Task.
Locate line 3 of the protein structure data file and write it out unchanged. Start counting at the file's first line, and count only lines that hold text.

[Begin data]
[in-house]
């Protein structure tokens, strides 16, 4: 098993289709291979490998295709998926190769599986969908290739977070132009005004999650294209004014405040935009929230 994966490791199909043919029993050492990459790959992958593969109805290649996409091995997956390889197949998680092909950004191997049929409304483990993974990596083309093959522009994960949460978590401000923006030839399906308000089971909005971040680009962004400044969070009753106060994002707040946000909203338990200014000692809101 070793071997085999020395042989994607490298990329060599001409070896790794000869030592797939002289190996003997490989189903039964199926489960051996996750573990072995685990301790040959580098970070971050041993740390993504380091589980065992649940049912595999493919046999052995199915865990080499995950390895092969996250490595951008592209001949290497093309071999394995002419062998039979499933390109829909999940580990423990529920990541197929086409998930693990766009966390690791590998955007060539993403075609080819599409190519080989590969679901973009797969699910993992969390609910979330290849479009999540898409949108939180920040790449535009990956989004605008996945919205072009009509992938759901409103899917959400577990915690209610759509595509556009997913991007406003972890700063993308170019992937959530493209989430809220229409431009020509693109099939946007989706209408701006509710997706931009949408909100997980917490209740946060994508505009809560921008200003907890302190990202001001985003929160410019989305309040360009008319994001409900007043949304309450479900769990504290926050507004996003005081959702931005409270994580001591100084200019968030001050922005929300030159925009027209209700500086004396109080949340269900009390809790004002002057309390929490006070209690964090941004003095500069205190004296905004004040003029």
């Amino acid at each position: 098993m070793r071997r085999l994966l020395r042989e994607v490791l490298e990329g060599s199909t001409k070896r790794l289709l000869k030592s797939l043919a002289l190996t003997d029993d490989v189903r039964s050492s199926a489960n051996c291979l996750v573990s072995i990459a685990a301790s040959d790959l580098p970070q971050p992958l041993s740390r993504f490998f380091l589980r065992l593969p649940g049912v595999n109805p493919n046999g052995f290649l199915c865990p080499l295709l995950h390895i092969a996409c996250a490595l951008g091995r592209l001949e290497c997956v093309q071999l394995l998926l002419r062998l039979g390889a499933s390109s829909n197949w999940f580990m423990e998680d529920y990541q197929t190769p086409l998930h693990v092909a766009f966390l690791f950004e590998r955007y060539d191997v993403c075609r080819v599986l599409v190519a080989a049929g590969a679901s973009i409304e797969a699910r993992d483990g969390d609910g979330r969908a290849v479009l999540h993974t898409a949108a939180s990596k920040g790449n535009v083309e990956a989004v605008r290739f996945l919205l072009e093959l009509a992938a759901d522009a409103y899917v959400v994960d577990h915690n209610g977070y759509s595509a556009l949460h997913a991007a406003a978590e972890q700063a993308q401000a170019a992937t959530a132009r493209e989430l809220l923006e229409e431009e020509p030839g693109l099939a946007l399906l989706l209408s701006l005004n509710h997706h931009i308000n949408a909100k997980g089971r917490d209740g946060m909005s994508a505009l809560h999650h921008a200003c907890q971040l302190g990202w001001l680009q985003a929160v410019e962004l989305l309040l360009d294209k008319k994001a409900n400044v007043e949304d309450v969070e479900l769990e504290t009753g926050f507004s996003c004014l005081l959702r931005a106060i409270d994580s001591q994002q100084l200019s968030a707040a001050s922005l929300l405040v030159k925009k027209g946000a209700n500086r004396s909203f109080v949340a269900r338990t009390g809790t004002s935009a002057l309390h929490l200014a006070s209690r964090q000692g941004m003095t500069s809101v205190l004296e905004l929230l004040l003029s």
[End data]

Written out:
């Amino acid at each position: 098993m070793r071997r085999l994966l020395r042989e994607v490791l490298e990329g060599s199909t001409k070896r790794l289709l000869k030592s797939l043919a002289l190996t003997d029993d490989v189903r039964s050492s199926a489960n051996c291979l996750v573990s072995i990459a685990a301790s040959d790959l580098p970070q971050p992958l041993s740390r993504f490998f380091l589980r065992l593969p649940g049912v595999n109805p493919n046999g052995f290649l199915c865990p080499l295709l995950h390895i092969a996409c996250a490595l951008g091995r592209l001949e290497c997956v093309q071999l394995l998926l002419r062998l039979g390889a499933s390109s829909n197949w999940f580990m423990e998680d529920y990541q197929t190769p086409l998930h693990v092909a766009f966390l690791f950004e590998r955007y060539d191997v993403c075609r080819v599986l599409v190519a080989a049929g590969a679901s973009i409304e797969a699910r993992d483990g969390d609910g979330r969908a290849v479009l999540h993974t898409a949108a939180s990596k920040g790449n535009v083309e990956a989004v605008r290739f996945l919205l072009e093959l009509a992938a759901d522009a409103y899917v959400v994960d577990h915690n209610g977070y759509s595509a556009l949460h997913a991007a406003a978590e972890q700063a993308q401000a170019a992937t959530a132009r493209e989430l809220l923006e229409e431009e020509p030839g693109l099939a946007l399906l989706l209408s701006l005004n509710h997706h931009i308000n949408a909100k997980g089971r917490d209740g946060m909005s994508a505009l809560h999650h921008a200003c907890q971040l302190g990202w001001l680009q985003a929160v410019e962004l989305l309040l360009d294209k008319k994001a409900n400044v007043e949304d309450v969070e479900l769990e504290t009753g926050f507004s996003c004014l005081l959702r931005a106060i409270d994580s001591q994002q100084l200019s968030a707040a001050s922005l929300l405040v030159k925009k027209g946000a209700n500086r004396s909203f109080v949340a269900r338990t009390g809790t004002s935009a002057l309390h929490l200014a006070s209690r964090q000692g941004m003095t500069s809101v205190l004296e905004l929230l004040l003029s």